Coffee is made up of 98% water – why not use the best?

As the Winter cold sets in, the thought of drinking ice cold water probably makes you shiver – this is the time of the year that we all gravitate towards hotter beverages to keep us warm. Did you know that a standard cup of coffee is made up of 98% water? And that the water you use can affect the taste and texture of your favourite cuppa?

As the Five Senses describe it,

“Water isn’t just an ‘ingredient’ that you add to roasted coffee seeds — water is the solvent which extracts the flavour compounds from the seed. It has a very active role.”


Water & Coffee

Generally, a standard cup of coffee is largely made up of water and some of the undesirable contaminants of un-filtered water can impact the acidity, aroma and mouthfeel of the coffee.

So, whether you are a latte lover or espresso fanatic, if you’re using unfiltered tap water, the taste of your coffee isn’t as great as you think it is. As unfiltered water can contain particulate matter, chalky residue, traces of chlorine and organic molecules, as well as a sub-optimal balance of minerals. Unfortunately, some of these contaminants can also affect pH–, instead of being neutral, your water may be slightly acidic or basic.

Acidity is a crucial factor in the taste of coffee, it provides its sharp, lively and vibrant quality. This is why the pH of your water can have such a dramatic effect on your coffee’s flavour. For example, hydrogen carbonate, which is commonly found dissolved in non-filtered water, reacts with coffee acids and can lead to a flat, unbalanced taste.

Without aroma, our only taste sensations would be sweet, sour, salty, and bitter. The subtle nuances we detect in our coffee are influenced by its aroma – which can, in turn, be affected by contaminants, such as chlorine, which have a potent scent of their own.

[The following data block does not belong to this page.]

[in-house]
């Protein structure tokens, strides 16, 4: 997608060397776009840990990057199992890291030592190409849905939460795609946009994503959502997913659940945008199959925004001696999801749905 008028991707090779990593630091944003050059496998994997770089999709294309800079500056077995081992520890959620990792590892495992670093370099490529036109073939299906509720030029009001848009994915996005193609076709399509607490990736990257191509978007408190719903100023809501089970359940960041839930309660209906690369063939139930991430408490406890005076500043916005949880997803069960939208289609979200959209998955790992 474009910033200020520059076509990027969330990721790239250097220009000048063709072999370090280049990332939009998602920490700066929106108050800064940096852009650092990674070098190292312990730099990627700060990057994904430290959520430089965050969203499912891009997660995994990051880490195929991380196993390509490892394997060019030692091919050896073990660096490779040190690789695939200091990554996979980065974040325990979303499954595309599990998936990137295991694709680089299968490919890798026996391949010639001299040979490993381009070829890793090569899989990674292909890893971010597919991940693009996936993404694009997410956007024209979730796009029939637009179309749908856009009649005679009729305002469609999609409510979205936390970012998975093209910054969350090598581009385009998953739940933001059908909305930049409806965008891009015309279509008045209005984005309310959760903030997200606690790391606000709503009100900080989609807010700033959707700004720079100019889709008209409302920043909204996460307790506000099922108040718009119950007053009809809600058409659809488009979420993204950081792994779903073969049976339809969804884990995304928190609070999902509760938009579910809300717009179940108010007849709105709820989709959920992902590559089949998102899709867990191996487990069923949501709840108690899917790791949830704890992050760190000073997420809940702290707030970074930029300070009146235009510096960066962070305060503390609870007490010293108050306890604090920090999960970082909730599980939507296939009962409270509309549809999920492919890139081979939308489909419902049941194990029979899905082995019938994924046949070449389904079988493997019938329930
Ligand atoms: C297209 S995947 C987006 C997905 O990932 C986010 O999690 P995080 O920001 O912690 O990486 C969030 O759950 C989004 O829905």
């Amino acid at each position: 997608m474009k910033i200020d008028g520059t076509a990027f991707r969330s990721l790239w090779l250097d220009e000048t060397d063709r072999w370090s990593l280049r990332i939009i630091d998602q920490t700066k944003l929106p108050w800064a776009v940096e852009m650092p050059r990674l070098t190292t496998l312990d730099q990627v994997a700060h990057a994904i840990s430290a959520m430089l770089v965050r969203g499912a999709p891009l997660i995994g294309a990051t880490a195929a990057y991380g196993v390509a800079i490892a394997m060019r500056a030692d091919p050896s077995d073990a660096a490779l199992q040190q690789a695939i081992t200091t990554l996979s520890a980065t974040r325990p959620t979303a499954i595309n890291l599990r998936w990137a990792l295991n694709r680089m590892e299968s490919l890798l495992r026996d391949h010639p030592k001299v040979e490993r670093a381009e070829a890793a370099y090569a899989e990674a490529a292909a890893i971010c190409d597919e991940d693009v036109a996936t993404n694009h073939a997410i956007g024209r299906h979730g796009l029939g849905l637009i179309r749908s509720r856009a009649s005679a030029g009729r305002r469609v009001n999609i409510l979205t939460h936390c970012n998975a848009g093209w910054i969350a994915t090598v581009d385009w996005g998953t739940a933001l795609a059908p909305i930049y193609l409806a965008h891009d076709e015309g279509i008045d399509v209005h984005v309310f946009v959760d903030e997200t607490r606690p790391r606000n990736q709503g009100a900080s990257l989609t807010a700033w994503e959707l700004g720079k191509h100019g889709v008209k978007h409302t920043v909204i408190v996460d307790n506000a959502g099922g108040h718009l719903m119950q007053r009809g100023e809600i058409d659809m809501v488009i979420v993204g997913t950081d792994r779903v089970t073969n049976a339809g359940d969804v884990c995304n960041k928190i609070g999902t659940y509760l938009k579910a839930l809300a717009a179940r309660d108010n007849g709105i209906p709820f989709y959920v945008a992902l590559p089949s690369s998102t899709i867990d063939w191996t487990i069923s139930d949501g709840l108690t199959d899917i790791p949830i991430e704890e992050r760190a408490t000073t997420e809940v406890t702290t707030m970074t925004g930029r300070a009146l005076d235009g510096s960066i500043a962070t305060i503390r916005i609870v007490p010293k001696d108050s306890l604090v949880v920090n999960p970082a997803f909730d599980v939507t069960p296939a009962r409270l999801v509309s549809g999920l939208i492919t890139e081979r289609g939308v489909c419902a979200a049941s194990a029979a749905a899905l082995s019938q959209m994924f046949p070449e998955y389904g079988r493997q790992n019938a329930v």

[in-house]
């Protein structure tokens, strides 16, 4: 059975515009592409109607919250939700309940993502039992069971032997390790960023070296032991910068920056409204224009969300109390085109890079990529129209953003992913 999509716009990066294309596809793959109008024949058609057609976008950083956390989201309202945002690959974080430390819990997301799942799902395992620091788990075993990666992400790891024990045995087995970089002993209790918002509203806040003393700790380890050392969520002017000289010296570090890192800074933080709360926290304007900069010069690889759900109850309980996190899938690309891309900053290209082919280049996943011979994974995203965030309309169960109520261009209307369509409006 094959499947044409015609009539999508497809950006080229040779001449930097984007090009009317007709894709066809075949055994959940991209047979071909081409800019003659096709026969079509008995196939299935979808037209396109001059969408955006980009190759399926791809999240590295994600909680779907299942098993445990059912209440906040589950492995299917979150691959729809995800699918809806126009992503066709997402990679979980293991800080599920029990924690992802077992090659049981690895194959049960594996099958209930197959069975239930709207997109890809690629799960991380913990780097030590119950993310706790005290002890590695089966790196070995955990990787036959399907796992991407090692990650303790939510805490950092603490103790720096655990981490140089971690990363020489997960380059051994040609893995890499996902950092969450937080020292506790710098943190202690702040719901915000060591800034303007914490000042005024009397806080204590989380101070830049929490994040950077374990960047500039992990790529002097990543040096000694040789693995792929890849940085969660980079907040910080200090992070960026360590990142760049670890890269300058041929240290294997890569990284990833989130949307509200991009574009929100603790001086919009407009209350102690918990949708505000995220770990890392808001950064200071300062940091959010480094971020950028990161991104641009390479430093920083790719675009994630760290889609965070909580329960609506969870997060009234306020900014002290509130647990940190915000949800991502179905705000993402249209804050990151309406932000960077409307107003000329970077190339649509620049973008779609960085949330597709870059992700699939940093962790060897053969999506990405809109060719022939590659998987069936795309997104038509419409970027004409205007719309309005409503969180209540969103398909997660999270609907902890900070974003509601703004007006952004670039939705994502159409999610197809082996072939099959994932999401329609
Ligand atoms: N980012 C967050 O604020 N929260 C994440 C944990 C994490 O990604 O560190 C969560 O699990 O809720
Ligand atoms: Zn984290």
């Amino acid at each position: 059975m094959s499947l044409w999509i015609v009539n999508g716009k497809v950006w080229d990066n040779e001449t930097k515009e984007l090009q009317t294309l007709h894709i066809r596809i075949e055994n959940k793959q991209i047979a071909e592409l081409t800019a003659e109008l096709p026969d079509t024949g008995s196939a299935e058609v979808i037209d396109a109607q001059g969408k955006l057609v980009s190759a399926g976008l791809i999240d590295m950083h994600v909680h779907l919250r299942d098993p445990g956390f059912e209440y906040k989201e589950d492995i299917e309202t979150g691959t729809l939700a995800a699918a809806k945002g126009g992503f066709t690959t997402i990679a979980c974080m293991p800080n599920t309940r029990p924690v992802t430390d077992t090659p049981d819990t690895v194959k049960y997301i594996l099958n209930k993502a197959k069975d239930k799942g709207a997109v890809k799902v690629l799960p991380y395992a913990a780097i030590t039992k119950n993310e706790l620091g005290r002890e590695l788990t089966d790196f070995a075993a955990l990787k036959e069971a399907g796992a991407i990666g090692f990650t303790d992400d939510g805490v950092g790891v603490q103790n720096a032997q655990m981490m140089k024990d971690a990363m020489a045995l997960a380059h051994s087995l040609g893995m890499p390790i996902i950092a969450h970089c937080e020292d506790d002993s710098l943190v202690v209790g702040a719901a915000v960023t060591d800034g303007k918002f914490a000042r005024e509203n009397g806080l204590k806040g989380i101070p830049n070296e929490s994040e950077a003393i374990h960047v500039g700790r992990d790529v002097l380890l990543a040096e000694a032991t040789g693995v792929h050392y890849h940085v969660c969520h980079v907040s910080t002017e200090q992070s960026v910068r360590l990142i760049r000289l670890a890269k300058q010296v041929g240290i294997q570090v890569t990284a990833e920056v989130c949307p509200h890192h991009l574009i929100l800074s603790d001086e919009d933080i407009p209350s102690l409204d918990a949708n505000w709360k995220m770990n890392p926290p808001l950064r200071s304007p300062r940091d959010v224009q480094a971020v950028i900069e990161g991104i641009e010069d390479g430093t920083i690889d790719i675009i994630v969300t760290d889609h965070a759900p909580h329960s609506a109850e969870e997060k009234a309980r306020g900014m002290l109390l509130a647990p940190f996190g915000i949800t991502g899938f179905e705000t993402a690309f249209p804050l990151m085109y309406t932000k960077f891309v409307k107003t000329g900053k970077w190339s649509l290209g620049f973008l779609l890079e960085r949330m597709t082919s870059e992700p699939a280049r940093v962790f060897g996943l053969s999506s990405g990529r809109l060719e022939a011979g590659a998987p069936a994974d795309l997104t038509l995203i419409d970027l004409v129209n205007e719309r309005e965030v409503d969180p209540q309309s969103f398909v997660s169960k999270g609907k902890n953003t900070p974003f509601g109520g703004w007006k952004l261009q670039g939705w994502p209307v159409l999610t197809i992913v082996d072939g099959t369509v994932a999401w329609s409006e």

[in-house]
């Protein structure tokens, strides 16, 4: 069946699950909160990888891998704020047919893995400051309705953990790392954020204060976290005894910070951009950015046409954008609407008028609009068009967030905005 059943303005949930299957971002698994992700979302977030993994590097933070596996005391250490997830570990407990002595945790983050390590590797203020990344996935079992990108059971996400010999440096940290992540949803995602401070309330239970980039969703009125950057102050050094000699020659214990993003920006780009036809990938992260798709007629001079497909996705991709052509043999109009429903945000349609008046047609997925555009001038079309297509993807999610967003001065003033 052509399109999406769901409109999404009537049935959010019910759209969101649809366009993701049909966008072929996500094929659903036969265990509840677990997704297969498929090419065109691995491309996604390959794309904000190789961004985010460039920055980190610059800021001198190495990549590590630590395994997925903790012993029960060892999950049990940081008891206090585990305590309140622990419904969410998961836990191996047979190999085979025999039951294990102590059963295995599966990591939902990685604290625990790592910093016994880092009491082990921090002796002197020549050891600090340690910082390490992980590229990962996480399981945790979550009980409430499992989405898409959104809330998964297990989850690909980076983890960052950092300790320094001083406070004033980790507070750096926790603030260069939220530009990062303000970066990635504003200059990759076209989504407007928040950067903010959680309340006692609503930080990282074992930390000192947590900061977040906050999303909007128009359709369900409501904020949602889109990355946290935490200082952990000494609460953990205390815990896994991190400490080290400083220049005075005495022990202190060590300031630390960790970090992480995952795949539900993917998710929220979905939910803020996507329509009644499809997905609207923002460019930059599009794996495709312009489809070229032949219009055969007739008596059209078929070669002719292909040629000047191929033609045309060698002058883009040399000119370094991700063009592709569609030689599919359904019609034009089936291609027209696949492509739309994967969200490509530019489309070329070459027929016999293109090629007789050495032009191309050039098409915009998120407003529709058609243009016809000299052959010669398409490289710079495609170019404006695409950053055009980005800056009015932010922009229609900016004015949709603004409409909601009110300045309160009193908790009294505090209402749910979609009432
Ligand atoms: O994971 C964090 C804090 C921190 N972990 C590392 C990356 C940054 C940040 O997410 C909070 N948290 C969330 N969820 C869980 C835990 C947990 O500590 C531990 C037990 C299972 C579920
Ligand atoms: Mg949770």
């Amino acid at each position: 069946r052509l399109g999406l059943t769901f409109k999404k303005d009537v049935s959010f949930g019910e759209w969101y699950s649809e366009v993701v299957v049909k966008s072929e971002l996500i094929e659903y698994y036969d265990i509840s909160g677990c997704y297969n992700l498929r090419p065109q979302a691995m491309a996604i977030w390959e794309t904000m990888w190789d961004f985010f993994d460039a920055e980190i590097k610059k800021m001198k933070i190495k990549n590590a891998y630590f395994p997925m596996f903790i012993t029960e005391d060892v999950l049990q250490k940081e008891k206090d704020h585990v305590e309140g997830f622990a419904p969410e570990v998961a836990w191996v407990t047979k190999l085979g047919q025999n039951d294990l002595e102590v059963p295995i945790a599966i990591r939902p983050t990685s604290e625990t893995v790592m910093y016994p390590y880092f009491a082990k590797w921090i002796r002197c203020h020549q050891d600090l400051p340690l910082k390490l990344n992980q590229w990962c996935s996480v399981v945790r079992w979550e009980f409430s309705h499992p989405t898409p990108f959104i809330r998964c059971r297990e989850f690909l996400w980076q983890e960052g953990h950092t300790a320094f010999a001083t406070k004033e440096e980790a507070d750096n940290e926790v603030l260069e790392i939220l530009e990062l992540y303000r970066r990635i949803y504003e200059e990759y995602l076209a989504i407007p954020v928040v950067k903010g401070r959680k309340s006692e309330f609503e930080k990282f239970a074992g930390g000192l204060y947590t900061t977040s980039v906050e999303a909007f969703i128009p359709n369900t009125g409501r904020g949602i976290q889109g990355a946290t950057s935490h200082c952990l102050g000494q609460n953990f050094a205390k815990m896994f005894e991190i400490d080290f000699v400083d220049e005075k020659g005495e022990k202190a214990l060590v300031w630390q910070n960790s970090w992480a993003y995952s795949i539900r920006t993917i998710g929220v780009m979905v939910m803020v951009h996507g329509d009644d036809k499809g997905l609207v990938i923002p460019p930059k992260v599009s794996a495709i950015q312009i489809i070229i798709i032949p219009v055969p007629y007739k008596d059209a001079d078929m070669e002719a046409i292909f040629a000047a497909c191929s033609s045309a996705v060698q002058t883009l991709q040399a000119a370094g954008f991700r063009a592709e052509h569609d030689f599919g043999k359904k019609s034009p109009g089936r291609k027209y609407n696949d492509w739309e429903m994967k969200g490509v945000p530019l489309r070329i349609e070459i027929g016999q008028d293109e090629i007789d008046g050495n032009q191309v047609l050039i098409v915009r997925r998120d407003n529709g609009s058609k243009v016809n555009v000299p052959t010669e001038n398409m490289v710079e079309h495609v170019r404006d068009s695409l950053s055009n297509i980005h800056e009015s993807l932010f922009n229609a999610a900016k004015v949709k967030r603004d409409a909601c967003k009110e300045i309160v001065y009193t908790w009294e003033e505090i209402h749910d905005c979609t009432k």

The body of your coffee describes the mouthfeel – it’s the viscosity, heaviness and richness perceived on the tongue. Think about how different whole milk feels in your mouth compared to water. How you perceive the body of your coffee depends on the oils and solids extracted from the bean during brewing – as well as any dissolved solids already present in your tap water. An easy way to ensure you always have filtered water ready to go is by having a jug handy or installing a tap filter

Water and Tea

Temperature, technique and tea leaves aside, the key determinant of the quality of a great cup of tea once again comes down to the water. Tea specialists such as Jane Pettigrew swear that a change in water will elevate the taste and fragrance of your tea. The same factors of pH, undesirable contaminants and water hardness, affect the colour, taste and aroma of tea. When using un-filtered water to brew tea, it can change the colour and taste – adding a cloudy appearance and hint of metallic taste. Whilst filtered water will infuse with the flavour of the tea much more quickly than hard water and will eliminate the murky froth that forms on top of tea too. Additionally, using filtered water is kinder to your kettle, as just like coffee machines, they are prone to build-up through their constant exposure to heated water.

The difference between a good and great cup of coffee is simply, filtered water.